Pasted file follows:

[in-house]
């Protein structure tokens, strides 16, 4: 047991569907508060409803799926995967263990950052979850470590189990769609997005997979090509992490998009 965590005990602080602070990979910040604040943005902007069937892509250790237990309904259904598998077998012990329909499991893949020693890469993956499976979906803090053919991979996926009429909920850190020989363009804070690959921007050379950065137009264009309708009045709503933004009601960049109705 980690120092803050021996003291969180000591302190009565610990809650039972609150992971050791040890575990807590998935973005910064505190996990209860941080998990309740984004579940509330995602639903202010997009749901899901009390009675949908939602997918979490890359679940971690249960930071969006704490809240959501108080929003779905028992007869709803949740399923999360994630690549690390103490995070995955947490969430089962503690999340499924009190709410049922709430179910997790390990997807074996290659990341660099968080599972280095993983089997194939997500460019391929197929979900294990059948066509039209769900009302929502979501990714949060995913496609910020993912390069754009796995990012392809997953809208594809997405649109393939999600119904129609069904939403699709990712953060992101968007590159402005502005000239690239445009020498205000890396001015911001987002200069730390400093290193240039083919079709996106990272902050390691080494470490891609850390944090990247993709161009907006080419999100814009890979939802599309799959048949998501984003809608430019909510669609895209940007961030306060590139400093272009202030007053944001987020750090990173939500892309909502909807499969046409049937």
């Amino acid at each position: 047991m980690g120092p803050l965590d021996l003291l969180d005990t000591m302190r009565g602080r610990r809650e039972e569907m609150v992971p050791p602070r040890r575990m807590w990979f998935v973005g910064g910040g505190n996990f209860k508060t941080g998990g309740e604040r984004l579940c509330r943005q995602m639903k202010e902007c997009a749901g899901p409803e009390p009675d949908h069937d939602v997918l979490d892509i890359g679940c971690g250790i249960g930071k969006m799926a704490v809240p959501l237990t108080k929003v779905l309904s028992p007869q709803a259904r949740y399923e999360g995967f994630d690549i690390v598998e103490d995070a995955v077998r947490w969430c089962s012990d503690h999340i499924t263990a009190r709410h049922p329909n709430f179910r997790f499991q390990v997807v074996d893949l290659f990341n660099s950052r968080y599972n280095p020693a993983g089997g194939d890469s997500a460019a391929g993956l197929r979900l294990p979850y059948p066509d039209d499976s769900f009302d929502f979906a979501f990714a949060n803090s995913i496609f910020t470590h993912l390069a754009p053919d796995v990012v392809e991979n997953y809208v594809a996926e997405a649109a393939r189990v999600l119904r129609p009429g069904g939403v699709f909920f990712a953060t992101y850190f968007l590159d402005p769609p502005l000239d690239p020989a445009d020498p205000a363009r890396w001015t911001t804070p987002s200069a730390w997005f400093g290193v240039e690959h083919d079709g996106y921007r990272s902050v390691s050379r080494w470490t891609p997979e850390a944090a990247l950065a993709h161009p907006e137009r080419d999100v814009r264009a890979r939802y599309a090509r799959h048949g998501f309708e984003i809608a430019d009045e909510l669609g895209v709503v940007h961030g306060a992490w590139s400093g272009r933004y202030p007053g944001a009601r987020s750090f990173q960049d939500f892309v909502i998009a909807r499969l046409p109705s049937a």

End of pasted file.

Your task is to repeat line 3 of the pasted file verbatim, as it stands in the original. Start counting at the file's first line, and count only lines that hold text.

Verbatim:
């Amino acid at each position: 047991m980690g120092p803050l965590d021996l003291l969180d005990t000591m302190r009565g602080r610990r809650e039972e569907m609150v992971p050791p602070r040890r575990m807590w990979f998935v973005g910064g910040g505190n996990f209860k508060t941080g998990g309740e604040r984004l579940c509330r943005q995602m639903k202010e902007c997009a749901g899901p409803e009390p009675d949908h069937d939602v997918l979490d892509i890359g679940c971690g250790i249960g930071k969006m799926a704490v809240p959501l237990t108080k929003v779905l309904s028992p007869q709803a259904r949740y399923e999360g995967f994630d690549i690390v598998e103490d995070a995955v077998r947490w969430c089962s012990d503690h999340i499924t263990a009190r709410h049922p329909n709430f179910r997790f499991q390990v997807v074996d893949l290659f990341n660099s950052r968080y599972n280095p020693a993983g089997g194939d890469s997500a460019a391929g993956l197929r979900l294990p979850y059948p066509d039209d499976s769900f009302d929502f979906a979501f990714a949060n803090s995913i496609f910020t470590h993912l390069a754009p053919d796995v990012v392809e991979n997953y809208v594809a996926e997405a649109a393939r189990v999600l119904r129609p009429g069904g939403v699709f909920f990712a953060t992101y850190f968007l590159d402005p769609p502005l000239d690239p020989a445009d020498p205000a363009r890396w001015t911001t804070p987002s200069a730390w997005f400093g290193v240039e690959h083919d079709g996106y921007r990272s902050v390691s050379r080494w470490t891609p997979e850390a944090a990247l950065a993709h161009p907006e137009r080419d999100v814009r264009a890979r939802y599309a090509r799959h048949g998501f309708e984003i809608a430019d009045e909510l669609g895209v709503v940007h961030g306060a992490w590139s400093g272009r933004y202030p007053g944001a009601r987020s750090f990173q960049d939500f892309v909502i998009a909807r499969l046409p109705s049937a």